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date: 13 December 2018

Leadership and Organizational Development

This is an advance summary of a forthcoming article in the Oxford Research Encyclopedia of Anthropology. Please check back later for the full article.

Since at least the 1930s, anthropologists have been conducting research on the dynamics and features of leadership and complex organizations. Though the anthropological study of organizations has changed dramatically since W. Lloyd Warner (an anthropologist) and Elton Mayo’s (a psychiatrist) first project at Western Electric Company’s Hawthorne Plant, two of anthropology’s defining features—the ethnographic method and the culture concept—have remained steadfast characteristics of the field for nearly a century.

While the particular methodologies of ethnographic research can be as varied as the studies they undergird, anthropological work on leadership and organizational development is generally performed from the inside, involving medium- to long-term research centered on participant observation. What separates anthropologists of organizations—and particularly corporations—from those in other subspecialties is that a significant amount of their ethnographic research is funded not just by academic institutions but also by private organizations that employ anthropologists on a permanent or contract basis. Though some within the field welcome the diverse research questions and perspectives that corporate-sponsored projects bring, others raise ethical and methodological objections to this work.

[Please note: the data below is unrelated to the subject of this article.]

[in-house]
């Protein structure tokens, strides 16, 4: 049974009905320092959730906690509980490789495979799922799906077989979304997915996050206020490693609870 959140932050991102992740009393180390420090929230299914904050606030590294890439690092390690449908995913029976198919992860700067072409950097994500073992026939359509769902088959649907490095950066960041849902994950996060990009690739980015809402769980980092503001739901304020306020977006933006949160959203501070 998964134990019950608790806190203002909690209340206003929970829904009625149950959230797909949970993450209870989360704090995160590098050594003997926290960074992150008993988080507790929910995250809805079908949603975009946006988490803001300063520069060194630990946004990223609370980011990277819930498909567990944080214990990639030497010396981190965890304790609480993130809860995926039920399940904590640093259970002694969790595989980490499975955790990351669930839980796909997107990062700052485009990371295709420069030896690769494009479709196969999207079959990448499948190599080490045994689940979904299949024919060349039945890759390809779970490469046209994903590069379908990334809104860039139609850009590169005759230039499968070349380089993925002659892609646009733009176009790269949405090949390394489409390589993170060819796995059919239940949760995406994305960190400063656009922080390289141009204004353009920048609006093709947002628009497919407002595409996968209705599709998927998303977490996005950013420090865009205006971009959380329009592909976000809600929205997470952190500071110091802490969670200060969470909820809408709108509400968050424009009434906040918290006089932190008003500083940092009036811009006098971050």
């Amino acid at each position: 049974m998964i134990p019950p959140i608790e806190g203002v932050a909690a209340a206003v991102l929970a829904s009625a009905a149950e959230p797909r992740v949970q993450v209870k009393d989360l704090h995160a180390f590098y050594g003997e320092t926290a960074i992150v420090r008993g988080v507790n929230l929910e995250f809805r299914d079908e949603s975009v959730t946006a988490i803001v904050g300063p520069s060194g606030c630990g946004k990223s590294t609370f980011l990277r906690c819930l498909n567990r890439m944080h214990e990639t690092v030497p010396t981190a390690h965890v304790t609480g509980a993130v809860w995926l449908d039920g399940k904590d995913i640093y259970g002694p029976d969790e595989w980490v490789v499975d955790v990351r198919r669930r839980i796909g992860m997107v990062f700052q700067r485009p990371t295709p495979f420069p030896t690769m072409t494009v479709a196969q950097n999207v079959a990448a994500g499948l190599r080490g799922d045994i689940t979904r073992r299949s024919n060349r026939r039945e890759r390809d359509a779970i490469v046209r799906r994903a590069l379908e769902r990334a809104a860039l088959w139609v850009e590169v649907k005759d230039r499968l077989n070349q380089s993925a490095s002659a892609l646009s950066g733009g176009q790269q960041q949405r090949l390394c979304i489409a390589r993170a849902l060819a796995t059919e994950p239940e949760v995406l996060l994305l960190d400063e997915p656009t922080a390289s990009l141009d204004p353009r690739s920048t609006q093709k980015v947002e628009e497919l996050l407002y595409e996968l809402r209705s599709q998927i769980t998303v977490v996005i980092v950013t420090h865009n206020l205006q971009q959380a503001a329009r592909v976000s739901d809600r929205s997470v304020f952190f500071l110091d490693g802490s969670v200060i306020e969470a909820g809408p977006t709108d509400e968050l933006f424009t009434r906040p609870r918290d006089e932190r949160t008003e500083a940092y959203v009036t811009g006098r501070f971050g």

As is the case throughout anthropology in general, no one definition of culture serves as the universal touchstone for the anthropological study of organizations. Still, anthropologists working within the field commonly reject any notion of culture as static, uniform, or fully bounded within an organization. Unlike in the traditional management scholarship, there are few explanatory frameworks on effective leadership or organizational functioning in the anthropological literature. This is a byproduct of the larger trend toward reflexivity over the last two decades, in which anthropologists have increasingly problematized the concept of culture itself as well as attempts to develop broad theoretical frameworks.

For anthropologists of organizations, this shift has created a division between more academically oriented scholars who produce highly particularistic ethnographies that resist generalization and applied anthropologists who have created more practical guides on methodological approaches to studying organizations. In this vacuum, anthropologically informed frameworks for understanding leadership and culture in organizations have been developed by academics and practitioners in the related fields of design-thinking and industrial-organizational psychology. It remains to be seen whether, moving forward, the field will continue down this bifurcated path or instead reconnect with its roots in broad cultural theory, leading to more efforts to develop new frameworks for understanding leadership and organizational change.